I wrote the poems in Diary mostly on lunch breaks from work, in the notes app on my phone, sometimes in tiny fragments on breaks from my day jobs over the last several years. The poems move in time from the hyper-present everyday, to the past, to the deeper past and generations of family that walked around in New York City before me. My playlist is made up of songs that appear in the book, and songs that inspire or inform different moments in these poems.
- 9 To 5 – Dolly Parton
“9 to 5,” and the equally iconic movie by the same name that it was written for, is a scathing takedown of sexist, capitalist workplace culture, though couched in ’80s pop feminist apologia that is still, perhaps, more radical than the pop feminist apologia of our current era. Dolly is so infectiously upbeat that you could almost miss the resistance in her lyrics: “There’s a better life / and you think about it don’t you / it’s a rich man’s game / no matter what they call it / and you spend your life putting money in his wallet.” (Also, the awesomeness of the fact that the song features a typewriter sound made by Dolly’s clacking her acrylic nails together cannot be understated.) When I was younger—and less immersed in a life dictated by capitalism and having a job, I took pleasure in crafting and recrafting the language in my poems sometimes for hours at a time. But the deeper I got into a life of working 9 to 5 every day, often in an office and commuting to and from work, figuring out how to sleep and eat and exercise and be a writer and occasionally experience joy on my off hours, the more I gravitated toward writing in fragments, short bursts, long lines that feel more open and inclusive and less tightly wound, which is reflected in Diary.
- Jenny From the Block – Jennifer Lopez
This song is about work, money, New York family history, class mobility, survivor’s guilt, myths of meritocracy, all themes that Diary touches on. “Don’t be fooled by the rocks that I got / I’m still / I’m still Jenny from the block,” Lopez sings in the chorus. This song is iconic and very danceable, but also feels twinged with an unshakeable guilt around growing up and being successful. I once performed this song karaoke, and mention it in a poem in Diary.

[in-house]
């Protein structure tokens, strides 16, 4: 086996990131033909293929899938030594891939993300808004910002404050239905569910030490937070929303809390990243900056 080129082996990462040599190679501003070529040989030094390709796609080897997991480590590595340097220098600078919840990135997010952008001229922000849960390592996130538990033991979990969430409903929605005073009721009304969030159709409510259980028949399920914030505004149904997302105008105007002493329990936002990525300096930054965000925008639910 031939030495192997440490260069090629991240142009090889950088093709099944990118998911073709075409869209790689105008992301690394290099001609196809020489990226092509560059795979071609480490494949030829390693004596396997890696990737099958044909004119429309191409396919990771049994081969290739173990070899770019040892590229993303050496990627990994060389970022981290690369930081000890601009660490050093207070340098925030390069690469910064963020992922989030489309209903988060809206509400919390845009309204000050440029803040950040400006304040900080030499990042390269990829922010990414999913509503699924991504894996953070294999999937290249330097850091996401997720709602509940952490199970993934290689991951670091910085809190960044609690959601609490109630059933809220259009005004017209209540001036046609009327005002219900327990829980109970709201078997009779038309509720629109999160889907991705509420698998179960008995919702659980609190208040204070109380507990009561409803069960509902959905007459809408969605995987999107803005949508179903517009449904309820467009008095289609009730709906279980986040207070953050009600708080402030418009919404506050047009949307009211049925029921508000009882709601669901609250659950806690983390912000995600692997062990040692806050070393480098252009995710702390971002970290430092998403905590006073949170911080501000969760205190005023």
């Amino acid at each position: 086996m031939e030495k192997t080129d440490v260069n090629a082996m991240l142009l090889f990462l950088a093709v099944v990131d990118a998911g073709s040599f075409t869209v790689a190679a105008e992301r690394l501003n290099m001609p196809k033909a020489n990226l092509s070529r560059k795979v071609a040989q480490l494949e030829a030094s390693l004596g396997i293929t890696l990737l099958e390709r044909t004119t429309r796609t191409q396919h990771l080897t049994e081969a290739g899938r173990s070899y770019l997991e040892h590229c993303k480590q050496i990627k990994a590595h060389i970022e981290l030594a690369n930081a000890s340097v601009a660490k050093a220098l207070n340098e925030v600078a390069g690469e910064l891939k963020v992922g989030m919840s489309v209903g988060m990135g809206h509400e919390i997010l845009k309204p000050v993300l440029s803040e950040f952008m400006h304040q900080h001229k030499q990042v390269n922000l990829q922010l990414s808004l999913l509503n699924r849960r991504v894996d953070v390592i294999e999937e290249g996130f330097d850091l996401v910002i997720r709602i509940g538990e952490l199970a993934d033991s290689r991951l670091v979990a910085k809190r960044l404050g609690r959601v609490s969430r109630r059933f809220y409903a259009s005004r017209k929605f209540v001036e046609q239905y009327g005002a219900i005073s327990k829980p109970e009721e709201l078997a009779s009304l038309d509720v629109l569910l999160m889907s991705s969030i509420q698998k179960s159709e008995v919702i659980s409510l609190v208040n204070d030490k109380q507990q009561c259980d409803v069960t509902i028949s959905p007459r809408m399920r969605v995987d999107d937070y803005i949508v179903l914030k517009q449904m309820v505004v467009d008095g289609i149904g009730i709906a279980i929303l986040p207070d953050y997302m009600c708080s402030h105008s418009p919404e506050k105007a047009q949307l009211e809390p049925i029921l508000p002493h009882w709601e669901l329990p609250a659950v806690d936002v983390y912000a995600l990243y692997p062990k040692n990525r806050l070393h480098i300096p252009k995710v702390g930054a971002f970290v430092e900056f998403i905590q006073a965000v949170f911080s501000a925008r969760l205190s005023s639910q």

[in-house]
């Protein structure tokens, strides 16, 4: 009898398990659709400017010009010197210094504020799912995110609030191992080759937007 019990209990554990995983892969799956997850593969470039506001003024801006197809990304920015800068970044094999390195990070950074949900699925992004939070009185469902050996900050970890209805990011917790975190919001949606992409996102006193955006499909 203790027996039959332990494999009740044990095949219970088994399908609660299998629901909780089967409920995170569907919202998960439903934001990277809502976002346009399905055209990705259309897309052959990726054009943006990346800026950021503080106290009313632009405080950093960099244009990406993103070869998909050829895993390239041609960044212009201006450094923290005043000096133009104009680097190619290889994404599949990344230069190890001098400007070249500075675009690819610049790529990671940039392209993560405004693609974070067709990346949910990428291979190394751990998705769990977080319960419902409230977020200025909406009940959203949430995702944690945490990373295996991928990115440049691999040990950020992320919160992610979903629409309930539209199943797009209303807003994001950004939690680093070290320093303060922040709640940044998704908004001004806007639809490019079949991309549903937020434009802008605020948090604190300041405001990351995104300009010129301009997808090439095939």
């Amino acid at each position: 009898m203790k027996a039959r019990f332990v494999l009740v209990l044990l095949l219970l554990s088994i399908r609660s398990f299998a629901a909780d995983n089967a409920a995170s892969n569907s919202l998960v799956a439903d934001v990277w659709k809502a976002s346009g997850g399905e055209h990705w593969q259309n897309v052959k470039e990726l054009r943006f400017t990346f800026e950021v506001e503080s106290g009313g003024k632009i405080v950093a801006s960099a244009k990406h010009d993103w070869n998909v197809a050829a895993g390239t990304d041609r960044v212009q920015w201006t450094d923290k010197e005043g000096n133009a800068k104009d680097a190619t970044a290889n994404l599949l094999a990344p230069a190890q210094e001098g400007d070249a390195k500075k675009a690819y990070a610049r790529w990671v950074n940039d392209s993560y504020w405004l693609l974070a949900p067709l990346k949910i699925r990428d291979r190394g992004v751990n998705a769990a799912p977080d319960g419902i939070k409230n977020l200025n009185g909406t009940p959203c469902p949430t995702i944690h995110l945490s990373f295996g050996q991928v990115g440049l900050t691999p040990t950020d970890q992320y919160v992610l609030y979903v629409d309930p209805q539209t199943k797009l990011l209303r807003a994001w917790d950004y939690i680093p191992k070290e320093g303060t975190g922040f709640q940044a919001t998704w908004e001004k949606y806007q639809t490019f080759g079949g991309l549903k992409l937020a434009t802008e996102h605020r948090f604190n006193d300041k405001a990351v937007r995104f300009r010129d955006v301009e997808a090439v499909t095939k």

- In Bloom – Nirvana
When I was in middle school, I used to write the words “Spring Is Here Again” in bubbly block letters all over my notebooks. It’s a line from “In Bloom,” and the name of the second poem in Diary. I like how it evokes the passage of time with an equal mix of fanfare, trepidation, and boredom. Our workaholic culture is always like, “TGIF!”, but when you think about it the TGIF ethos is one of counting down the days and weeks of your life instead of enjoying them. Sometimes it’s like, “Spring is here again!” (insert daisy emojis) and sometimes it’s like “Spring is here again,” with a heavy sigh and awareness of impending death.
- That I Would Be Good – Alanis Morissette
Can a song feel like you opened up someone’s diary, and still be good? This one insists on it. Alanis is my birthday twin and my spiritual sister, and she may be the patron saint of this book. In 1995 when she ascended the billboard charts I was 14 years old with long greasy brown hair, and everywhere I went people told me I looked like her. But at the time I didn’t want to admit that I liked Alanis, because the raw, personal energy of her music made our culture so uncomfortable. I remember hearing a radio DJ saying that someone should tell Alanis not everything she writes in her diary needs to be turned into a song, something nobody would ever say about a male artist. I love that this song is a kind of incantation or spell. It’s about artistic reception, giving gatekeepers the middle finger, and honoring yourself on your own terms.
- 96 Tears – ? and the Mysterians
The title of this song used to be my work computer password, but I put it in a poem so I probably shouldn’t use it anymore. It’s an epic song about how much the speaker wants to make the love object who left him cry, and the organ sounds like neverending teardrops being passed frantically back and forth between broken-hearted people.
- Galileo – The Indigo Girls
I have a poem in Diary about my longstanding fantasy of performing “Galileo” karaoke, and a whole array of fantasies unfurling in my mind as I listen to an algorithm-generated Indigo Girls playlist while home alone in my kitchen late at night. When I was a kid I used to fantasize about being an actual rock star or pop singer. I think it’s funny, and sort of tragic, how as we get older, our fantasies—or at least mine—get more realistic and therefore more boring. This song has a kind of complicated narrative unfolding about inherited trauma and reincarnation and nuclear annihilation and I don’t totally get it, but I love singing along to it.